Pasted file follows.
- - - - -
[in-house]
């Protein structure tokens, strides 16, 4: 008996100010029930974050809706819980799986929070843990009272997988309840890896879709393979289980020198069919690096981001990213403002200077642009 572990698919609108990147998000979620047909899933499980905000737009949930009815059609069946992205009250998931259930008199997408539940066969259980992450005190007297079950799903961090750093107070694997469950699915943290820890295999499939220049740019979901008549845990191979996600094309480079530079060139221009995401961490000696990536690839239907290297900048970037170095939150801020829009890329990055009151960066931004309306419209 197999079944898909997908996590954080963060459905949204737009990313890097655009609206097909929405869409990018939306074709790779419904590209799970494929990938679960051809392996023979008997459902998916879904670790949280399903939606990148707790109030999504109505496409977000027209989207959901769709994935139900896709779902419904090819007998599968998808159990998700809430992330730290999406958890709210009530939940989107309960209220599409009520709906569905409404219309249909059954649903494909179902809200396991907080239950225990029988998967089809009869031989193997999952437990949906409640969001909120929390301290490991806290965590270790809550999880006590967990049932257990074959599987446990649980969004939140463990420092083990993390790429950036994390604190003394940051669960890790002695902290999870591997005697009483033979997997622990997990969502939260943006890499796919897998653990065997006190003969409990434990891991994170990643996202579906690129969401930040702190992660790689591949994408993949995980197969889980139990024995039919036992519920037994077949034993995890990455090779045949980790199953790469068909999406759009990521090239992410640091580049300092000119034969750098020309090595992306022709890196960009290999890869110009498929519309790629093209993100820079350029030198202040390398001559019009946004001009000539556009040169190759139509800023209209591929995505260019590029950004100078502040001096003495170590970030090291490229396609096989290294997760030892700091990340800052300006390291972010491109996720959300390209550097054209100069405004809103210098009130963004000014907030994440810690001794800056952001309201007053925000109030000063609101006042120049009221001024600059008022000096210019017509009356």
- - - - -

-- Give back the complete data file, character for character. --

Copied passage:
[in-house]
């Protein structure tokens, strides 16, 4: 008996100010029930974050809706819980799986929070843990009272997988309840890896879709393979289980020198069919690096981001990213403002200077642009 572990698919609108990147998000979620047909899933499980905000737009949930009815059609069946992205009250998931259930008199997408539940066969259980992450005190007297079950799903961090750093107070694997469950699915943290820890295999499939220049740019979901008549845990191979996600094309480079530079060139221009995401961490000696990536690839239907290297900048970037170095939150801020829009890329990055009151960066931004309306419209 197999079944898909997908996590954080963060459905949204737009990313890097655009609206097909929405869409990018939306074709790779419904590209799970494929990938679960051809392996023979008997459902998916879904670790949280399903939606990148707790109030999504109505496409977000027209989207959901769709994935139900896709779902419904090819007998599968998808159990998700809430992330730290999406958890709210009530939940989107309960209220599409009520709906569905409404219309249909059954649903494909179902809200396991907080239950225990029988998967089809009869031989193997999952437990949906409640969001909120929390301290490991806290965590270790809550999880006590967990049932257990074959599987446990649980969004939140463990420092083990993390790429950036994390604190003394940051669960890790002695902290999870591997005697009483033979997997622990997990969502939260943006890499796919897998653990065997006190003969409990434990891991994170990643996202579906690129969401930040702190992660790689591949994408993949995980197969889980139990024995039919036992519920037994077949034993995890990455090779045949980790199953790469068909999406759009990521090239992410640091580049300092000119034969750098020309090595992306022709890196960009290999890869110009498929519309790629093209993100820079350029030198202040390398001559019009946004001009000539556009040169190759139509800023209209591929995505260019590029950004100078502040001096003495170590970030090291490229396609096989290294997760030892700091990340800052300006390291972010491109996720959300390209550097054209100069405004809103210098009130963004000014907030994440810690001794800056952001309201007053925000109030000063609101006042120049009221001024600059008022000096210019017509009356």